Credit Card Fraud


According to the Bureau of Justice’s statistics, 8.6 million households per year are affected by identity theft. This is a serious problem, but it’s not the only thing you have to watch out for. There are scams out there that are legal as long as the scammers place it in writing what you are paying for, and as long as the scam involves no actual theft of information. Sure scammers will be happy to steal your social security number or your credit card number, but sometimes they simply try to sell you something that ends up being a whole bunch of nothing.

By advertising on the internet to people who have recently searched for credit or sources of credit, or by finding lists of people who have recently gone bankrupt, scammers aim their efforts at people who already have bad credit or are down on their luck. The perpetrators of these credit card based scams try to find individuals who seem desperate for credit.

Victims are identified and lured in during searches for new credit. They are located by the perpetrator when they click on pop-up ads.

Once a criminal has the necessary information to identify a victim there are a couple of ways that the scams are orchestrated.  The victim is informed that they can receive a “gold card” that has a huge credit limit. But they are required to pay extensive fees for the card.   Additionally the cards are only good for purchasing exorbitantly priced merchandise from the scammers.

Another other popular trick is for the scammers to advertise that they will help find a credit card that has easy approval.  They charge a fee for this “service,” and it only sends the victim to a list of major credit card companies or worse, a list of cards that are just “gold card” scams from the scammers!

This last scam is often used by both legitimate and illegitimate businesses to get customers, but either way this isn’t the most honest business practice. This scam comes in the form of “free trial offers.” A company, legitimate or not, will advertise a free trial offer of their product. This is usually a product that will interest you, because they target customers based on their internet searches. You sign up for the free trial offer, but what they fail to tell you in the fine print is that you are automatically billed for the product at the end of the free trial if you fail to cancel. In some cases, if they tell you in writing ahead of time, they will even charge you for the product at the end of the trial without giving you the option to cancel.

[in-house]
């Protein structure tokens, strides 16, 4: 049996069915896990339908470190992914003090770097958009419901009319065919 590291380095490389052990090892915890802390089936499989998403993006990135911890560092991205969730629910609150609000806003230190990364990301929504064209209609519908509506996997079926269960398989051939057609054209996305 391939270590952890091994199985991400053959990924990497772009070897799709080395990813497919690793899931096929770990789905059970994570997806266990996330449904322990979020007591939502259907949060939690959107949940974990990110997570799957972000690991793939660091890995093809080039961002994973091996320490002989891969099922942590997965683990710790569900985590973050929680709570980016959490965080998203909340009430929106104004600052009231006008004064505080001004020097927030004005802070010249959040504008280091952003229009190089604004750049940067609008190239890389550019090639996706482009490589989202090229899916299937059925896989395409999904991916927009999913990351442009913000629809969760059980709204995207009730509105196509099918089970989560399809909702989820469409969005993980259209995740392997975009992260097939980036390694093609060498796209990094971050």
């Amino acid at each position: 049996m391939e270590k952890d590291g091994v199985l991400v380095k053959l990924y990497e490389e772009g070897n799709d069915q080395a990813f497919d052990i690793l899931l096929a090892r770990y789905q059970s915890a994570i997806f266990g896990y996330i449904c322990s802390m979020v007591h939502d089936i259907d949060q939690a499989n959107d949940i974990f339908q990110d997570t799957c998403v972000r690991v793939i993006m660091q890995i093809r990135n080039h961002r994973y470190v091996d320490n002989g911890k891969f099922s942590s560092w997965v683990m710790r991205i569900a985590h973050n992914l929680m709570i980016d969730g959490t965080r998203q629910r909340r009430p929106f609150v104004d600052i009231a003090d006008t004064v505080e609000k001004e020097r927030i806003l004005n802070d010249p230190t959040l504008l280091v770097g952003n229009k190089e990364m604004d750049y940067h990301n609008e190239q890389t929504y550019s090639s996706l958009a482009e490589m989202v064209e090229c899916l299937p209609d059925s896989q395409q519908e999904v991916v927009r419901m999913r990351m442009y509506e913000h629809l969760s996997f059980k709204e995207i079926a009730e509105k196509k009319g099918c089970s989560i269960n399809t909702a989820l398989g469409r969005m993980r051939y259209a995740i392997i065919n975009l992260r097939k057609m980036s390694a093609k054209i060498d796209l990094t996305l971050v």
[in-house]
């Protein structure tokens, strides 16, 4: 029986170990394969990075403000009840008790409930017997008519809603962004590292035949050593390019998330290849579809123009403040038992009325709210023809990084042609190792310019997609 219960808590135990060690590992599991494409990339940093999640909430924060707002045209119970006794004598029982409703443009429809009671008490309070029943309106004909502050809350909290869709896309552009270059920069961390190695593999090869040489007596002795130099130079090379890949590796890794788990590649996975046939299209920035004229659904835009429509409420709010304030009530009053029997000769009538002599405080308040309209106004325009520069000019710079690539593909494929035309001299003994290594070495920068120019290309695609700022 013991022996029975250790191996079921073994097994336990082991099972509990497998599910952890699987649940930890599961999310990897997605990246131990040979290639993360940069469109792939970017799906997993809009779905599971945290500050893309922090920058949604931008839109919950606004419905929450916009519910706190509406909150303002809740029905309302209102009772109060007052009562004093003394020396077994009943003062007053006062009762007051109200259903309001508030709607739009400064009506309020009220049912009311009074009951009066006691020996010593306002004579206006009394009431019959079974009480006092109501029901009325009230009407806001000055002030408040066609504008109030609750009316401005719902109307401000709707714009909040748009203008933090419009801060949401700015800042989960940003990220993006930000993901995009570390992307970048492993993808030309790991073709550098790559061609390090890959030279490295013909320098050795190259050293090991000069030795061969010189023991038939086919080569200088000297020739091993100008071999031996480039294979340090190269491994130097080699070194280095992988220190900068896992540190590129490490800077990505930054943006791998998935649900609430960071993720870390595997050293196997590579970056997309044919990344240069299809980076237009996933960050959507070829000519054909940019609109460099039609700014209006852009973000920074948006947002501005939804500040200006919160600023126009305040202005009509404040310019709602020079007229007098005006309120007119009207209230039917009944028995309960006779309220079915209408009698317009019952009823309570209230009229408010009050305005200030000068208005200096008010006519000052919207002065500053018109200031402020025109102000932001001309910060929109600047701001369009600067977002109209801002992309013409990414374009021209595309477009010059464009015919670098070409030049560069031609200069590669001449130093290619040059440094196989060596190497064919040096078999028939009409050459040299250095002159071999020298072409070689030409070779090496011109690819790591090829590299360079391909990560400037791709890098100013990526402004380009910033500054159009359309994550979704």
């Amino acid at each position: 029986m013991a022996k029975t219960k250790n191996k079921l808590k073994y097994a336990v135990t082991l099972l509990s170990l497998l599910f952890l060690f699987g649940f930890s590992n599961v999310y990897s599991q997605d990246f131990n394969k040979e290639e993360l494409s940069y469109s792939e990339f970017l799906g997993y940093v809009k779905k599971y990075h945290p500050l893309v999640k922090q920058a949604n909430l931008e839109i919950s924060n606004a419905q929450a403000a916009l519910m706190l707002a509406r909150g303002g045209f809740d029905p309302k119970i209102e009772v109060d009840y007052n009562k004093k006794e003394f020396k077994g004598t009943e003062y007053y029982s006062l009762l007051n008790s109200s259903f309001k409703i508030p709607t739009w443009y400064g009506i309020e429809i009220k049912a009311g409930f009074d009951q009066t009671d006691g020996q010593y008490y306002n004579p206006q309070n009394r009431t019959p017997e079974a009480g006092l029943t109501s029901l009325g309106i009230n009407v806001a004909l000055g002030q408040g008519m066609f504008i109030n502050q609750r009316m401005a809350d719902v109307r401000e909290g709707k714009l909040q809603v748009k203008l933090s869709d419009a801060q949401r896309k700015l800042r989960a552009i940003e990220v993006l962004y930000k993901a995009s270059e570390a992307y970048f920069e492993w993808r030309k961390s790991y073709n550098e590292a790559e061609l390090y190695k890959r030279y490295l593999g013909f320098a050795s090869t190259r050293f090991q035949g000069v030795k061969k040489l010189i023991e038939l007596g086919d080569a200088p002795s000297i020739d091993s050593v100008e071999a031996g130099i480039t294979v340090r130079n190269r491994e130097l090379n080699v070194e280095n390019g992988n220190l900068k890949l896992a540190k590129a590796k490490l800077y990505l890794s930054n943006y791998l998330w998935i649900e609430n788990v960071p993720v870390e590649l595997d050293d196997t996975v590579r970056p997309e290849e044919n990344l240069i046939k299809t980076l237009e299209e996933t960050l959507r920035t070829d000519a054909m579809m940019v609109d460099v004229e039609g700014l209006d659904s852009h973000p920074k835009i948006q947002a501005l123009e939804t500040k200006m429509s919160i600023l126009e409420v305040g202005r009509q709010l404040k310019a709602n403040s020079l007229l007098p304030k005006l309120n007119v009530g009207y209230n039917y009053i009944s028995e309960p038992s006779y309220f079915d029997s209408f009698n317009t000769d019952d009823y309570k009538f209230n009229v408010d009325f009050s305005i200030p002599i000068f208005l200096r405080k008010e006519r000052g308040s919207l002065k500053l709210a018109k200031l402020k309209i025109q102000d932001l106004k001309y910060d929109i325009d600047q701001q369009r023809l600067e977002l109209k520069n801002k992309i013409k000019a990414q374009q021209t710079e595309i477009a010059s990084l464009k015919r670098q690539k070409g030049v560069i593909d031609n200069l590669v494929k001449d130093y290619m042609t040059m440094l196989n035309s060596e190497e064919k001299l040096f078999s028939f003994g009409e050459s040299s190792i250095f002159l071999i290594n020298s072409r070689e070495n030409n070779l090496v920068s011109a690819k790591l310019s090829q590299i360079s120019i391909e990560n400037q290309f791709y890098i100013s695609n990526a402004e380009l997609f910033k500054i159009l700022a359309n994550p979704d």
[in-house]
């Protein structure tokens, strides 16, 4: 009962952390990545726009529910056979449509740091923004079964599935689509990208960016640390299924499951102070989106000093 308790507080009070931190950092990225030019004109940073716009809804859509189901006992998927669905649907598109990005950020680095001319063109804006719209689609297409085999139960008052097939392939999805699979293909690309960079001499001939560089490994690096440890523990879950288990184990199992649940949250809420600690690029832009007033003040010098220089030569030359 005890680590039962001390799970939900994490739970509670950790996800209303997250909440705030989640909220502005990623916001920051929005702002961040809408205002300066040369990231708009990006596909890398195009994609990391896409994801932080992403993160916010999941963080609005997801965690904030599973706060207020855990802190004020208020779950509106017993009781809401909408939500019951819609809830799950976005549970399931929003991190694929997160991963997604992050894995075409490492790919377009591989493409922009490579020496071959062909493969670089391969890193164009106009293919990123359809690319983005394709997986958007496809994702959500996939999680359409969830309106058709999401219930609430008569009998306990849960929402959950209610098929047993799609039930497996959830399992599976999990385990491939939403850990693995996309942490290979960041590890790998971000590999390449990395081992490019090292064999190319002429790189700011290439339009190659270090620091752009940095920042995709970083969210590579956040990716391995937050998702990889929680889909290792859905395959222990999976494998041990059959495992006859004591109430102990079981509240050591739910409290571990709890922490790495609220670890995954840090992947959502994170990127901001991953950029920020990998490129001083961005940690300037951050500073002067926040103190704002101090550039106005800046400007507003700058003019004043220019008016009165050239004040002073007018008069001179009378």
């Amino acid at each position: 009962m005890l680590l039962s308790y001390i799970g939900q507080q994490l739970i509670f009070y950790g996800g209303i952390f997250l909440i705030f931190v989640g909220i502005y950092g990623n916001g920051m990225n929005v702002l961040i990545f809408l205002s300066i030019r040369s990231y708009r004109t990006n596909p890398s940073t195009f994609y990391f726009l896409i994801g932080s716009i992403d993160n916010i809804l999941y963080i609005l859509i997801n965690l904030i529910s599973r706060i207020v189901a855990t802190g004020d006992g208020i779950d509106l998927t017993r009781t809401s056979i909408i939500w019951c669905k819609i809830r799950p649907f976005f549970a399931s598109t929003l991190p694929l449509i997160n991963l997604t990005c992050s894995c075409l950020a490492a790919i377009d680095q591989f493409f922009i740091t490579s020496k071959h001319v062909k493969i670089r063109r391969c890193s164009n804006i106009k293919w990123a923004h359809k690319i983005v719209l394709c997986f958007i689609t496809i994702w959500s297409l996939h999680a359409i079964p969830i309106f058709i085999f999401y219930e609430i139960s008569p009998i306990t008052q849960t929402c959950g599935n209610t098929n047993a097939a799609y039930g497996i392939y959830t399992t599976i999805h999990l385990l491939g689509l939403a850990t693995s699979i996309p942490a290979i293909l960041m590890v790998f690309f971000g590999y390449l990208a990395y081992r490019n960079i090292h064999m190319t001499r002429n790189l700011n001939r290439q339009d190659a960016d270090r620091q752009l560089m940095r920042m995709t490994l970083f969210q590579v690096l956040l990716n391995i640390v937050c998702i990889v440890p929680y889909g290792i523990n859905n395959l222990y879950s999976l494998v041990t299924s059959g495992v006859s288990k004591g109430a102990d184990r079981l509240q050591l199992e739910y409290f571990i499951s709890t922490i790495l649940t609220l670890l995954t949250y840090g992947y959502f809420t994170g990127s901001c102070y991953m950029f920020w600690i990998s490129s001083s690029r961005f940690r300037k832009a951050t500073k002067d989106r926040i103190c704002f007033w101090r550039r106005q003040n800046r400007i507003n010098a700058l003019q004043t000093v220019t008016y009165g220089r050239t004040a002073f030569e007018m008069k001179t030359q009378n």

Sometimes it can be difficult to figure out which credit card offers are legitimate.  There are, however, some easy to spot signs that something is fishy.

The most important warning flag is text in the advertisement that guarantees a credit card or credit approval. Legitimate cards can never guarantee approval until after the credit check is complete.

Another warning sign is a disclaimer that no credit check will be required. Legitimate credit sources must check credit records for approval and rates.

Legitimate businesses will also be unlikely to promise future eligibility for a card, and they will never require a purchase of merchandise from the credit issuer in order to build credit history. Real credit issuers will advise prospects to build a credit history before applying.  Normally this would be recommended by building credit history with current cards or loan repayments.  Positive credit history as a condition for credit approval should be built independently from the potential credit issuer.

Tips to Avoid Credit Card Fraud:

  • Never pay a card application fee. Applying for credit should be completely free, and no legitimate business will charge a customer to apply.
  • Never pay any other fees until credit has been approved.
  • Never provide bank account numbers on a credit card application. Legitimate credit issuers will only need this information after approval.
  • Avoid unsolicited emails; they are the number one way that thieves will try to scam you with card scams.

Tips for Finding Good Lenders:

  • The best way to find legitimate sources of credit is to go to websites for major credit issuers that are well known and safe.
  • Shopping locally for auto loans and other major loans.
  • Instead of answering emails, seek credit opportunities on the web.

Sometimes the best way to tell if a credit card offer is really a scam is to think, “Does this sound too good to be true?” If the answer is yes, it probably is. If you think you have been a victim of a credit scam the first thing to do is contact the Federal Trade Commission. If you are interested in a legitimate auto loan provider, then please be sure to contact Liberty Buick GMC.